Apr 11

Past Event

Teachers Unions: Do They Help or Hurt Education Reform?

Summary

The public is split on the subject of teachers unions. A 1998 Gallup Poll asked whether teachers unions helped or hurt the quality of American education. The response: 27 percent said they helped, 26 percent said they hurt, and 37 percent said they made no difference. (Ten percent said they didn't know.) Politicians generally view teachers unions according to their political affiliation — Republicans are critical, Democrats are supportive.

For all the public furor, little serious research has examined the role of teachers unions in promoting or hindering educational reform. Yet, the unions are increasingly using collective bargaining to influence the course of school reform. A new book from the Brookings Institution Press, Conflicting Missions? Teachers Unions and Educational Reform (edited by Tom Loveless), presents the latest research findings and a balanced analysis of what we know and need to know about these controversial issues.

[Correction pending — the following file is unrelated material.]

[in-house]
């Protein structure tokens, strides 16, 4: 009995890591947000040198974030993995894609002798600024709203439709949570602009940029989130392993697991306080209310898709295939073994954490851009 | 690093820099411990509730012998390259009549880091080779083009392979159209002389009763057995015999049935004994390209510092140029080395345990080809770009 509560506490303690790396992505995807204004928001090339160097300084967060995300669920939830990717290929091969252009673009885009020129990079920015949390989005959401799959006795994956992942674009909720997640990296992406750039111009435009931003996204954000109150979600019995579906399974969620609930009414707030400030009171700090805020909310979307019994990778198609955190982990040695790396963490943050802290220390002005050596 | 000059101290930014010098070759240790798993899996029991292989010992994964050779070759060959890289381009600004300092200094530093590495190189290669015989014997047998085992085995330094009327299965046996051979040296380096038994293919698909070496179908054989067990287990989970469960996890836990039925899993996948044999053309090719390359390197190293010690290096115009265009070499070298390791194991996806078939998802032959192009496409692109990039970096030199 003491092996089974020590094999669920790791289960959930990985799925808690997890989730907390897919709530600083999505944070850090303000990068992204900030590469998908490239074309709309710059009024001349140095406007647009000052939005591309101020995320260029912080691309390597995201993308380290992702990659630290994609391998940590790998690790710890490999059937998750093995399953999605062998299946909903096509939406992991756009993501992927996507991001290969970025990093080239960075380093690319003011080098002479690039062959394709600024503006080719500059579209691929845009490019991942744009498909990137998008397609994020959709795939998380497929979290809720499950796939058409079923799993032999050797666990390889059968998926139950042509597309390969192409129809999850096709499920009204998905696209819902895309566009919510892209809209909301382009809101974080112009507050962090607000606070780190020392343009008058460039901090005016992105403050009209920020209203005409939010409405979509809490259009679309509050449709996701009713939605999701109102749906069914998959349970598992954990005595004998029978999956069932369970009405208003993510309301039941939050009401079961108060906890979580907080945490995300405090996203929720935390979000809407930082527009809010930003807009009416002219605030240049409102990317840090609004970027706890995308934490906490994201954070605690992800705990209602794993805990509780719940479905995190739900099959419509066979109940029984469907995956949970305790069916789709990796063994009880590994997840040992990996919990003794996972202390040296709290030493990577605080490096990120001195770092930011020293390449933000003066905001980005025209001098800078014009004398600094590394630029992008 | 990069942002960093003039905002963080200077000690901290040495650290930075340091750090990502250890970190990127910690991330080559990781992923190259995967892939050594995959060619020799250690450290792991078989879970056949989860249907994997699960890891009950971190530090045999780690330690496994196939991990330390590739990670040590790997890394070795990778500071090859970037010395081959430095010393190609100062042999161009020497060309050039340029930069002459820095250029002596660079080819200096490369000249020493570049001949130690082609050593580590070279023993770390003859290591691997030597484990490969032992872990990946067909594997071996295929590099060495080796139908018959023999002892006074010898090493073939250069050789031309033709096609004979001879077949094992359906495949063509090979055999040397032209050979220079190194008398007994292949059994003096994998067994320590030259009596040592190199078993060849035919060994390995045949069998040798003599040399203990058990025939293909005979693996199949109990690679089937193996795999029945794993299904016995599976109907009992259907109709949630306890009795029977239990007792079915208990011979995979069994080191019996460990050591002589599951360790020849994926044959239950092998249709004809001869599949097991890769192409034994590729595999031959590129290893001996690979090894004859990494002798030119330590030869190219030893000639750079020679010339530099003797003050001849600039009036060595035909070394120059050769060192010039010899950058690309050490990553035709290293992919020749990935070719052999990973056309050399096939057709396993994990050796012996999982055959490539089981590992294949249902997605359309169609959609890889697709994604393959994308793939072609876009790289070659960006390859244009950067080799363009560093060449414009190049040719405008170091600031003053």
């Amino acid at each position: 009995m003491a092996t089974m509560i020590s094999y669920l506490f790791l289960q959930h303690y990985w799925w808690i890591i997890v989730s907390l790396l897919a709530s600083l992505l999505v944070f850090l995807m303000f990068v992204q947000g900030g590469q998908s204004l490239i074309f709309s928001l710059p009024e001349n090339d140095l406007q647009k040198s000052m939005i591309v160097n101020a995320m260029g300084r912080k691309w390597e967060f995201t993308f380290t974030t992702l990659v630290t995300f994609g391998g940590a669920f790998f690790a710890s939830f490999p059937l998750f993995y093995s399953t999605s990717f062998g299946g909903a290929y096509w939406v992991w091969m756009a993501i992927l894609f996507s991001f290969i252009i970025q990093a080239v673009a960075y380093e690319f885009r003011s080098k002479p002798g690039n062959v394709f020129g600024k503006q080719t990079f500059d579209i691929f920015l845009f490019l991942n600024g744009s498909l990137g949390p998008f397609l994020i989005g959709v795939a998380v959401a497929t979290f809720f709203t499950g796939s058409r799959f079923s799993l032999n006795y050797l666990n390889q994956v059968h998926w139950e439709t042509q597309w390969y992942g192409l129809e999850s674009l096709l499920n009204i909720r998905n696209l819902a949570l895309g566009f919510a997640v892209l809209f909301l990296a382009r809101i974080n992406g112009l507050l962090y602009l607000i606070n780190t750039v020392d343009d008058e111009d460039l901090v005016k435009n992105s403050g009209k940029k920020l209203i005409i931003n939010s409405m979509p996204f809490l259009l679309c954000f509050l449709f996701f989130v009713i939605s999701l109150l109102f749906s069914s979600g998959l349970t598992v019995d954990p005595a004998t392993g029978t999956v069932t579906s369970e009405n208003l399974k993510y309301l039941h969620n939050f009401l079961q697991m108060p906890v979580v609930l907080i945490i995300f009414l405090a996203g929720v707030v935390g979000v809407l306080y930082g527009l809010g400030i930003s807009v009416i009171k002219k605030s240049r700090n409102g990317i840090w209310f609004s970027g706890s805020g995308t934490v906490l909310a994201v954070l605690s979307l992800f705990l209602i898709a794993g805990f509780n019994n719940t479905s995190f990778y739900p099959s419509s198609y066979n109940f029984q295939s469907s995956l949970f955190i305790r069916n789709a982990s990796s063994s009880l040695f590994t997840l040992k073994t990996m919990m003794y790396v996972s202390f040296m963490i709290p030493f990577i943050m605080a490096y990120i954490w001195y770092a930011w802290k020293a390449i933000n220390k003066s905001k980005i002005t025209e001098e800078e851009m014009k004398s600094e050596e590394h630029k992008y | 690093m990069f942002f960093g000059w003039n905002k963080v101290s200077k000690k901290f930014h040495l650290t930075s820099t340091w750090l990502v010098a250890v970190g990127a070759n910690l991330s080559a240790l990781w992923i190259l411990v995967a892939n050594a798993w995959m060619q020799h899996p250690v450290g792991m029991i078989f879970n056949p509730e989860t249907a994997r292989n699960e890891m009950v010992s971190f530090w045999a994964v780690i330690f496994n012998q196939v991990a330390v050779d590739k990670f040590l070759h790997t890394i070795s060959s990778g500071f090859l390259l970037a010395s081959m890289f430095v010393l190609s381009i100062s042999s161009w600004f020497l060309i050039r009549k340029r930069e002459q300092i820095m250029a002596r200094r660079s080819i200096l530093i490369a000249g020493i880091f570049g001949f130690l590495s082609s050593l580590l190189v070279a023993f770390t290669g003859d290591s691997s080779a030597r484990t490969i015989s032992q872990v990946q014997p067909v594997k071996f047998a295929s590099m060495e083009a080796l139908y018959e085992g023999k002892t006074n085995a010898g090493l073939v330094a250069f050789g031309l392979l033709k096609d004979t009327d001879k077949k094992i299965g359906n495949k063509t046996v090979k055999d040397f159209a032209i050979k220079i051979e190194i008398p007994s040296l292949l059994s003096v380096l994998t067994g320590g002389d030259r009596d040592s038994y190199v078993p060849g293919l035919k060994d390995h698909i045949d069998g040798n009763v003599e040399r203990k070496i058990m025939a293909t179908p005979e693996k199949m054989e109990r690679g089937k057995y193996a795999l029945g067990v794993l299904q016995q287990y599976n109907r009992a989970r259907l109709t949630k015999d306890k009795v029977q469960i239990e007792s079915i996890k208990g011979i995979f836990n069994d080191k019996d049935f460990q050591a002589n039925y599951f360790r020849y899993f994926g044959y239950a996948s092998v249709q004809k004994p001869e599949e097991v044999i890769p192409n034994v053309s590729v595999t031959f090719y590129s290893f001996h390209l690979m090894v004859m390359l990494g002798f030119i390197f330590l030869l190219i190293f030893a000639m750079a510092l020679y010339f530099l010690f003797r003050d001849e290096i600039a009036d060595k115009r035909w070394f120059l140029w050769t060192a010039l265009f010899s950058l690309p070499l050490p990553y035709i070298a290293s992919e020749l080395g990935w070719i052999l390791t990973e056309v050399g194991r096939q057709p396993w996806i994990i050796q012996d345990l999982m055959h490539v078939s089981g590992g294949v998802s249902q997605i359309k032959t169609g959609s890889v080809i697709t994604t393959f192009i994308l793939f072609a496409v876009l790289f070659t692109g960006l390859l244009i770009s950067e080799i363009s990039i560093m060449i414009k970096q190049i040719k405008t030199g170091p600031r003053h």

Event Agenda

  • Moderator

  • Participants include

    • Adam Urbanski

      Rochester Teachers Association

    • Dale Ballou

      (University of Massachusetts) on "Gaining Control of Professional Licensing and Advancement."

    • Susan Moore Johnson and Susan M. Kardos

      (Harvard University) on "Reform Bargaining and Its Promise for School Improvement."

    • Terry Moe

      Stanford University

Details

April 11, 2000

10:00 AM - 12:00 AM EDT

The Brookings Institution

Somers Room

1775 Massachusetts Ave., NW

Map

For More Information

Brookings Office of Communications

(202) 797-6105